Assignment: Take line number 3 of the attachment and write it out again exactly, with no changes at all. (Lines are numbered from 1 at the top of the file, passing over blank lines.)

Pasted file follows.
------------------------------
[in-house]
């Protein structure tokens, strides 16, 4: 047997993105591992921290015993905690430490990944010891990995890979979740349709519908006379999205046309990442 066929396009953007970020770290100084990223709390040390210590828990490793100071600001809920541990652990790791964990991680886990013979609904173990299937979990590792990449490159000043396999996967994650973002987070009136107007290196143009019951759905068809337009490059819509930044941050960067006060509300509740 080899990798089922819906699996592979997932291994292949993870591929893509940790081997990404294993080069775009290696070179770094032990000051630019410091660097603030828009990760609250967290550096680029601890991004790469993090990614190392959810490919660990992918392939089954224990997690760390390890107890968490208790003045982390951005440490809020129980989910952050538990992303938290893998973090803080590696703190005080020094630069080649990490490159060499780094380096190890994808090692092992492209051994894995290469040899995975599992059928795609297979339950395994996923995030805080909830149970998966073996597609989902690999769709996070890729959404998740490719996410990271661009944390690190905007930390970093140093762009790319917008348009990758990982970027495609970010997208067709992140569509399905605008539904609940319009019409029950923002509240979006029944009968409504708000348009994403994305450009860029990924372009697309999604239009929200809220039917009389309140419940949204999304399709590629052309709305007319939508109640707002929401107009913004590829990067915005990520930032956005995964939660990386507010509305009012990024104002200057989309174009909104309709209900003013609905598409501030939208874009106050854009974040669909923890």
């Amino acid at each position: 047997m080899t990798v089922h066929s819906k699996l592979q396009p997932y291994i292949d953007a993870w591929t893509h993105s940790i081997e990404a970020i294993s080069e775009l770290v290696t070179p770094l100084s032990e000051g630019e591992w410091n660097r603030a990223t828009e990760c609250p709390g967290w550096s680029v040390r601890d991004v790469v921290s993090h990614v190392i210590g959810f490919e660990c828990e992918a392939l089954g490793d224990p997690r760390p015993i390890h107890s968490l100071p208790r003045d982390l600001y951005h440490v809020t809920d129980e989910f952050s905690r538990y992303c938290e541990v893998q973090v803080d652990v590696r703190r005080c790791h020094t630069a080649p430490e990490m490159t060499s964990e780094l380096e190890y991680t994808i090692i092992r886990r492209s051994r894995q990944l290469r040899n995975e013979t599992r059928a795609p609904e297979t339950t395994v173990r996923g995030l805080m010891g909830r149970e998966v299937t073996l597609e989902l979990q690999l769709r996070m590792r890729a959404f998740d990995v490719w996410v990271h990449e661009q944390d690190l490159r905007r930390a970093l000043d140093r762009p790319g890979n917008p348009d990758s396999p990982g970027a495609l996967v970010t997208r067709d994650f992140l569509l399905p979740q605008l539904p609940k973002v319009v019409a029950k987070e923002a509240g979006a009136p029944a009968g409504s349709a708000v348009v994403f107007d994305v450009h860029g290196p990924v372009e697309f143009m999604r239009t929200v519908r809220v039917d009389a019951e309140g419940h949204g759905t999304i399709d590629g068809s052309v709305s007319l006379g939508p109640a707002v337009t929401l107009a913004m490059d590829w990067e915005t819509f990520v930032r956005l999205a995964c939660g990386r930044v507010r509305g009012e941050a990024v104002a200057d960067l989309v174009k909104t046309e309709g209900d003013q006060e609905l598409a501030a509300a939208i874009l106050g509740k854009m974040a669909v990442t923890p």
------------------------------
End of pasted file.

């Amino acid at each position: 047997m080899t990798v089922h066929s819906k699996l592979q396009p997932y291994i292949d953007a993870w591929t893509h993105s940790i081997e990404a970020i294993s080069e775009l770290v290696t070179p770094l100084s032990e000051g630019e591992w410091n660097r603030a990223t828009e990760c609250p709390g967290w550096s680029v040390r601890d991004v790469v921290s993090h990614v190392i210590g959810f490919e660990c828990e992918a392939l089954g490793d224990p997690r760390p015993i390890h107890s968490l100071p208790r003045d982390l600001y951005h440490v809020t809920d129980e989910f952050s905690r538990y992303c938290e541990v893998q973090v803080d652990v590696r703190r005080c790791h020094t630069a080649p430490e990490m490159t060499s964990e780094l380096e190890y991680t994808i090692i092992r886990r492209s051994r894995q990944l290469r040899n995975e013979t599992r059928a795609p609904e297979t339950t395994v173990r996923g995030l805080m010891g909830r149970e998966v299937t073996l597609e989902l979990q690999l769709r996070m590792r890729a959404f998740d990995v490719w996410v990271h990449e661009q944390d690190l490159r905007r930390a970093l000043d140093r762009p790319g890979n917008p348009d990758s396999p990982g970027a495609l996967v970010t997208r067709d994650f992140l569509l399905p979740q605008l539904p609940k973002v319009v019409a029950k987070e923002a509240g979006a009136p029944a009968g409504s349709a708000v348009v994403f107007d994305v450009h860029g290196p990924v372009e697309f143009m999604r239009t929200v519908r809220v039917d009389a019951e309140g419940h949204g759905t999304i399709d590629g068809s052309v709305s007319l006379g939508p109640a707002v337009t929401l107009a913004m490059d590829w990067e915005t819509f990520v930032r956005l999205a995964c939660g990386r930044v507010r509305g009012e941050a990024v104002a200057d960067l989309v174009k909104t046309e309709g209900d003013q006060e609905l598409a501030a509300a939208i874009l106050g509740k854009m974040a669909v990442t923890p």